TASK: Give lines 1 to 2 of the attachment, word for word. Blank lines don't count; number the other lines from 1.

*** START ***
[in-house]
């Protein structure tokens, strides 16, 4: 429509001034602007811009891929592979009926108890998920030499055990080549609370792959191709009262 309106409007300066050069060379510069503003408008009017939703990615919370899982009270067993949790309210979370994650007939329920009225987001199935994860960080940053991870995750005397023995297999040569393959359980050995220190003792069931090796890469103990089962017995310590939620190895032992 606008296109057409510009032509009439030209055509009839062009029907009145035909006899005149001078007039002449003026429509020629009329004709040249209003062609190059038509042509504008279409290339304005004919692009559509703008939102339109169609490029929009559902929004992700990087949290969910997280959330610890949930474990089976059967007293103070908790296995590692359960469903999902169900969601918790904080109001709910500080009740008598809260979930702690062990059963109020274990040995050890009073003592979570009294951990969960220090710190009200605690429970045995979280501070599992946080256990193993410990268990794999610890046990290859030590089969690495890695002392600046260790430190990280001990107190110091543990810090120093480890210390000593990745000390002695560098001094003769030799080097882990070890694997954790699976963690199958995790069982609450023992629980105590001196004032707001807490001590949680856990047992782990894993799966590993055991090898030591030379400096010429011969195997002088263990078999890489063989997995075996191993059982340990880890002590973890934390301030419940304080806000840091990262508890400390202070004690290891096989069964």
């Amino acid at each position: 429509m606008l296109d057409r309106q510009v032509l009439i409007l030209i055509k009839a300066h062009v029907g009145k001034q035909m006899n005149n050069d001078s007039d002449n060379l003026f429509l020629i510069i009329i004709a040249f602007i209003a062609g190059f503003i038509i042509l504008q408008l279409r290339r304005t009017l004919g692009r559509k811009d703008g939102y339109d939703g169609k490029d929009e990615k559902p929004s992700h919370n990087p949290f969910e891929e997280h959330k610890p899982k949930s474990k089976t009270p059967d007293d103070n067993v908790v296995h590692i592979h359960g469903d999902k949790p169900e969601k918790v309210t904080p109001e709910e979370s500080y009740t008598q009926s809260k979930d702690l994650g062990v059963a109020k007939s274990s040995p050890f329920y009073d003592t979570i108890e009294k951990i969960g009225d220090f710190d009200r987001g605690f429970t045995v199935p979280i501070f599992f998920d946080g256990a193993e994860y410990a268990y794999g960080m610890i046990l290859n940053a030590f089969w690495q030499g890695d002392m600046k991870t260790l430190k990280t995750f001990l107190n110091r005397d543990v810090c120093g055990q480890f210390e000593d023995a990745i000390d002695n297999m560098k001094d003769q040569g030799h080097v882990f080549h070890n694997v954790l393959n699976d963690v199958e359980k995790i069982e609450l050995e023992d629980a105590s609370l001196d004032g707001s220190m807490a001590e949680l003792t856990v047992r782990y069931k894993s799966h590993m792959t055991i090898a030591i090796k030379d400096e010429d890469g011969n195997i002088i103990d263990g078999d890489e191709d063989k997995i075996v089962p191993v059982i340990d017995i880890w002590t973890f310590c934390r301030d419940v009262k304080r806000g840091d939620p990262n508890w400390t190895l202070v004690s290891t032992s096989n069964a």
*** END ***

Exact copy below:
[in-house]
């Protein structure tokens, strides 16, 4: 429509001034602007811009891929592979009926108890998920030499055990080549609370792959191709009262 309106409007300066050069060379510069503003408008009017939703990615919370899982009270067993949790309210979370994650007939329920009225987001199935994860960080940053991870995750005397023995297999040569393959359980050995220190003792069931090796890469103990089962017995310590939620190895032992 606008296109057409510009032509009439030209055509009839062009029907009145035909006899005149001078007039002449003026429509020629009329004709040249209003062609190059038509042509504008279409290339304005004919692009559509703008939102339109169609490029929009559902929004992700990087949290969910997280959330610890949930474990089976059967007293103070908790296995590692359960469903999902169900969601918790904080109001709910500080009740008598809260979930702690062990059963109020274990040995050890009073003592979570009294951990969960220090710190009200605690429970045995979280501070599992946080256990193993410990268990794999610890046990290859030590089969690495890695002392600046260790430190990280001990107190110091543990810090120093480890210390000593990745000390002695560098001094003769030799080097882990070890694997954790699976963690199958995790069982609450023992629980105590001196004032707001807490001590949680856990047992782990894993799966590993055991090898030591030379400096010429011969195997002088263990078999890489063989997995075996191993059982340990880890002590973890934390301030419940304080806000840091990262508890400390202070004690290891096989069964």